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Morning Skate: Sorry, Shaughnessy but young B's are on the rise

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Morning Skate: Sorry, Shaughnessy but young B's are on the rise

Here are all the links from around the hockey world, and what I’m reading, while appreciating that Brad Marchand is willing to say something is “an absolute joke.” There are not enough candid players in the NHL like good, ol' No. 63.

*So FOH (Friend of Haggs) Dan Shaughnessy writes that the Bruins are “a lowly number four nowadays” in the power rankings of the big four Boston sports teams. Certainly, Danny is technically correct in saying that the Patriots, Red Sox and Celtics are ahead of the Bruins in terms of the Boston pro sports zeitgeist and that they dominate the sports conversation.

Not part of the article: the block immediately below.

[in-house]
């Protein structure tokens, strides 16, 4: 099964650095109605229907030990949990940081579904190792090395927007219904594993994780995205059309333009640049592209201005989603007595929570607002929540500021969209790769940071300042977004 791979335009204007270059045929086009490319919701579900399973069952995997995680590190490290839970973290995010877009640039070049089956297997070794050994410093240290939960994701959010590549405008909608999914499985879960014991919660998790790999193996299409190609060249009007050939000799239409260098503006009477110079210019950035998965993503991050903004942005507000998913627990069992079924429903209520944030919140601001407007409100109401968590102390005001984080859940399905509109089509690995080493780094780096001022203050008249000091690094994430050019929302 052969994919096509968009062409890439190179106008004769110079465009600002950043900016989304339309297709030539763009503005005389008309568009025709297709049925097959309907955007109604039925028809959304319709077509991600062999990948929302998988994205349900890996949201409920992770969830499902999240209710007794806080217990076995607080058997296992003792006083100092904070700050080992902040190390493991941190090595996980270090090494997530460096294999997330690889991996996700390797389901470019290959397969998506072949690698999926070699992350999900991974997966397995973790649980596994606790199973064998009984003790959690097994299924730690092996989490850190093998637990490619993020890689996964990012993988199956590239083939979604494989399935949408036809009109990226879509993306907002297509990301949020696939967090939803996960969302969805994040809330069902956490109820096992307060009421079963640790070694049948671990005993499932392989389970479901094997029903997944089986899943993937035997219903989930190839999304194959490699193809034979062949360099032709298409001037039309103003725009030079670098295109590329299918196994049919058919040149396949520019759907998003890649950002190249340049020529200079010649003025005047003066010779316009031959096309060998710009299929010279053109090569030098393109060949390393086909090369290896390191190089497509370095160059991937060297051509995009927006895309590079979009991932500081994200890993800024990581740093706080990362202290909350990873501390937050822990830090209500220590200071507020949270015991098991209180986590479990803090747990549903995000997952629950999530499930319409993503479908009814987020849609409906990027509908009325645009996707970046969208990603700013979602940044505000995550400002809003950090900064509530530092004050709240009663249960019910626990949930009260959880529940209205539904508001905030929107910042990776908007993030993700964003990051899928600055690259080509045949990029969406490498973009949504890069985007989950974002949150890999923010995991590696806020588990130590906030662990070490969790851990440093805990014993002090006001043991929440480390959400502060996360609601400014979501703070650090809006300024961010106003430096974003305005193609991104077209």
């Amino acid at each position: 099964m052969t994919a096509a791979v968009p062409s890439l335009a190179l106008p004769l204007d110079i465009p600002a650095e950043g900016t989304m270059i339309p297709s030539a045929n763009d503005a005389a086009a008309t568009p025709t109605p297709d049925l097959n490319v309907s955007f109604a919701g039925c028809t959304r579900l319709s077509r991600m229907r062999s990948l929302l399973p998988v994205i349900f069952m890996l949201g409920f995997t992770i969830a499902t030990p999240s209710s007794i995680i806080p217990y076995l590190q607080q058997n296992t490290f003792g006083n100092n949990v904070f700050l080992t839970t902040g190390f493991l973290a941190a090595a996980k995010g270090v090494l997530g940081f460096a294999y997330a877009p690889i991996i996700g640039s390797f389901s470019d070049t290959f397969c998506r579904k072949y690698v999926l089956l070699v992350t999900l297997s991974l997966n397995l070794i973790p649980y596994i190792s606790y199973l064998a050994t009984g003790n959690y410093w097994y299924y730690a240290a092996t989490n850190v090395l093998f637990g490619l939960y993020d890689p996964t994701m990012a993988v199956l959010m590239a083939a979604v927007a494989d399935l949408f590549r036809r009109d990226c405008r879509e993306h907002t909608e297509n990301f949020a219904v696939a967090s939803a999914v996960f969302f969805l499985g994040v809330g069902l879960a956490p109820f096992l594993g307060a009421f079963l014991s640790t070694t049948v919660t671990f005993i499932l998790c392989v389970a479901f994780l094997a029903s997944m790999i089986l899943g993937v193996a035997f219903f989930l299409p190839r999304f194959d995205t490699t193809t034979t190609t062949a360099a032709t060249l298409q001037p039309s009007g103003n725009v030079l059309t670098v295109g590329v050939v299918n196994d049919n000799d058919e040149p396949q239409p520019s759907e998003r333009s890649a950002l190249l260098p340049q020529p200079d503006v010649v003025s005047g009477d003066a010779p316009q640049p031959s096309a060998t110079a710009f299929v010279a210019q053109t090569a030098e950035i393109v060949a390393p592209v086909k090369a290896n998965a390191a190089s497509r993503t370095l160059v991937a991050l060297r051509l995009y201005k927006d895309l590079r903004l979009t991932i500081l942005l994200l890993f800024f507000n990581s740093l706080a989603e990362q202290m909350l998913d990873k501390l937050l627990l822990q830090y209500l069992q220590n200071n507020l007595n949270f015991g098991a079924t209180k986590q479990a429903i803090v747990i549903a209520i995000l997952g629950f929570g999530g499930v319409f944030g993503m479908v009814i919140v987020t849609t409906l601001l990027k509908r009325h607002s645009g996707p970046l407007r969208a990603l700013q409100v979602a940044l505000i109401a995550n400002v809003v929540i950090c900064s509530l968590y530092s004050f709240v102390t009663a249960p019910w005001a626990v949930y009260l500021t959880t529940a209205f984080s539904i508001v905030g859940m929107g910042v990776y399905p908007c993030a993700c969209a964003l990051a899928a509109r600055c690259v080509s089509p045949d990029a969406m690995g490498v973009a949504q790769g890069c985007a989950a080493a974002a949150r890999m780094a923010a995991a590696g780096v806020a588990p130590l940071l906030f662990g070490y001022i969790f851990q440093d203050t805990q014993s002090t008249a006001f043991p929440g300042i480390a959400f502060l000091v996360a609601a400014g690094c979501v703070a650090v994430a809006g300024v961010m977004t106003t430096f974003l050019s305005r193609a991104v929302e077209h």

But Shaughnessy points to the Bruins doing nothing to improve themselves last summer as some kind of reason behind their low position among the other Boston sports franchises, and that’s not really a factor. The problem right now is that the Bruins are extremely young and still a couple of years away from returning to true Stanley Cup contention as a result. 
Once Charlie McAvoy is a few years into his career, some of the other Bruins prospects are in the NHL for good and Patrice Bergeron, Brad Marchand and Tuukka Rask are still at the back end of their prime, the Bruins will once again be a Cup contender that’s pushing their way back into the championship conversation that commands the attention of the Boston fan.

Would Shaughnessy have been more satisfied with the Bruins if they spent bad money on a big free-agent contract as they did with Matt Beleskey and David Backes in back-to-back years, or if they traded premium prospect Brandon Carlo for hired gun Matt Duchene? That would be the kind of “big splash” move that a bad management group would make to appease the casual fans that don’t truly understand what the B’s are going with their draft-and-development plan.